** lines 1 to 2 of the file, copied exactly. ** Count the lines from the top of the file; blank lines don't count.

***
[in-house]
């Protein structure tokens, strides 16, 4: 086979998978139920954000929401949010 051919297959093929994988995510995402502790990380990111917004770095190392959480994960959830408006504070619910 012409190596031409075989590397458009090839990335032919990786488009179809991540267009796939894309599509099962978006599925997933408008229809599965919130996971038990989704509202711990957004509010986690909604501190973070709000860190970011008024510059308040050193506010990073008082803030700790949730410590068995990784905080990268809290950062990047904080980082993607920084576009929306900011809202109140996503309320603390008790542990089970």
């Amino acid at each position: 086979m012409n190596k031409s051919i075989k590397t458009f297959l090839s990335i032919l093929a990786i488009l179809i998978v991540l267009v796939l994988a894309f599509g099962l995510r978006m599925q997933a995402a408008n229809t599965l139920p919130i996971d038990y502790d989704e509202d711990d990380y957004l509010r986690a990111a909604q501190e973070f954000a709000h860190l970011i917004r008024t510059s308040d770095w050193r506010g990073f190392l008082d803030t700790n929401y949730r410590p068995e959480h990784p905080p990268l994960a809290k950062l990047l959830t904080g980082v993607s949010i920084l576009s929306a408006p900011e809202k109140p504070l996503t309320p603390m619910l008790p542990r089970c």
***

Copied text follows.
[in-house]
């Protein structure tokens, strides 16, 4: 086979998978139920954000929401949010 051919297959093929994988995510995402502790990380990111917004770095190392959480994960959830408006504070619910 012409190596031409075989590397458009090839990335032919990786488009179809991540267009796939894309599509099962978006599925997933408008229809599965919130996971038990989704509202711990957004509010986690909604501190973070709000860190970011008024510059308040050193506010990073008082803030700790949730410590068995990784905080990268809290950062990047904080980082993607920084576009929306900011809202109140996503309320603390008790542990089970």